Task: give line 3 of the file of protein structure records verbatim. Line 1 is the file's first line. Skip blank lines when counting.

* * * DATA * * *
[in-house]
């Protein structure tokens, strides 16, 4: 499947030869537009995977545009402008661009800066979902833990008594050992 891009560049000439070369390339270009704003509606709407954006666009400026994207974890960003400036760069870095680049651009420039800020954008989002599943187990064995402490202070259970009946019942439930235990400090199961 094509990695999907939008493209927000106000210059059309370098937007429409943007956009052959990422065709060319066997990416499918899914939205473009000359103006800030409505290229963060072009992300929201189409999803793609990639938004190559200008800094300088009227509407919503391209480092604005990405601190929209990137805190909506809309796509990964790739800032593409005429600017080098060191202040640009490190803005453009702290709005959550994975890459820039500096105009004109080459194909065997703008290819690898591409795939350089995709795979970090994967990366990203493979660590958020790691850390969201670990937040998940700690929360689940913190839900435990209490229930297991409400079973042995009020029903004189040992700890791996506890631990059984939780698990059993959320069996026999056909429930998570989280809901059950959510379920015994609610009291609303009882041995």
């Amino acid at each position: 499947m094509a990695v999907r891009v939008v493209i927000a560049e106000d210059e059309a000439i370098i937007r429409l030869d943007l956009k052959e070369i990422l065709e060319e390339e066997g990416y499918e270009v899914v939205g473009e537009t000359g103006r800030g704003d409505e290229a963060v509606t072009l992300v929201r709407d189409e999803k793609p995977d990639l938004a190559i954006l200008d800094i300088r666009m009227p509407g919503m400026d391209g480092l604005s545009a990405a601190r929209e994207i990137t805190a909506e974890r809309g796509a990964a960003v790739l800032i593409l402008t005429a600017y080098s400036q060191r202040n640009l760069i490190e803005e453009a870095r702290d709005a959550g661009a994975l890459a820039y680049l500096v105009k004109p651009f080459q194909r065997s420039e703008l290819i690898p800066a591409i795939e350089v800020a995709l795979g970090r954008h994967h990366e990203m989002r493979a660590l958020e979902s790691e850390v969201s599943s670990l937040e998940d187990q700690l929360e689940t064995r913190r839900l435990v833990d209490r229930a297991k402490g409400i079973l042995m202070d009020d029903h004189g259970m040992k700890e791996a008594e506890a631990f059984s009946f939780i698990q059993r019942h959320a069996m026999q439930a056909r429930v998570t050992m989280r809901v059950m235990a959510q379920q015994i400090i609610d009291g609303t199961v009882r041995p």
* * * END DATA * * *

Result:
């Amino acid at each position: 499947m094509a990695v999907r891009v939008v493209i927000a560049e106000d210059e059309a000439i370098i937007r429409l030869d943007l956009k052959e070369i990422l065709e060319e390339e066997g990416y499918e270009v899914v939205g473009e537009t000359g103006r800030g704003d409505e290229a963060v509606t072009l992300v929201r709407d189409e999803k793609p995977d990639l938004a190559i954006l200008d800094i300088r666009m009227p509407g919503m400026d391209g480092l604005s545009a990405a601190r929209e994207i990137t805190a909506e974890r809309g796509a990964a960003v790739l800032i593409l402008t005429a600017y080098s400036q060191r202040n640009l760069i490190e803005e453009a870095r702290d709005a959550g661009a994975l890459a820039y680049l500096v105009k004109p651009f080459q194909r065997s420039e703008l290819i690898p800066a591409i795939e350089v800020a995709l795979g970090r954008h994967h990366e990203m989002r493979a660590l958020e979902s790691e850390v969201s599943s670990l937040e998940d187990q700690l929360e689940t064995r913190r839900l435990v833990d209490r229930a297991k402490g409400i079973l042995m202070d009020d029903h004189g259970m040992k700890e791996a008594e506890a631990f059984s009946f939780i698990q059993r019942h959320a069996m026999q439930a056909r429930v998570t050992m989280r809901v059950m235990a959510q379920q015994i400090i609610d009291g609303t199961v009882r041995p």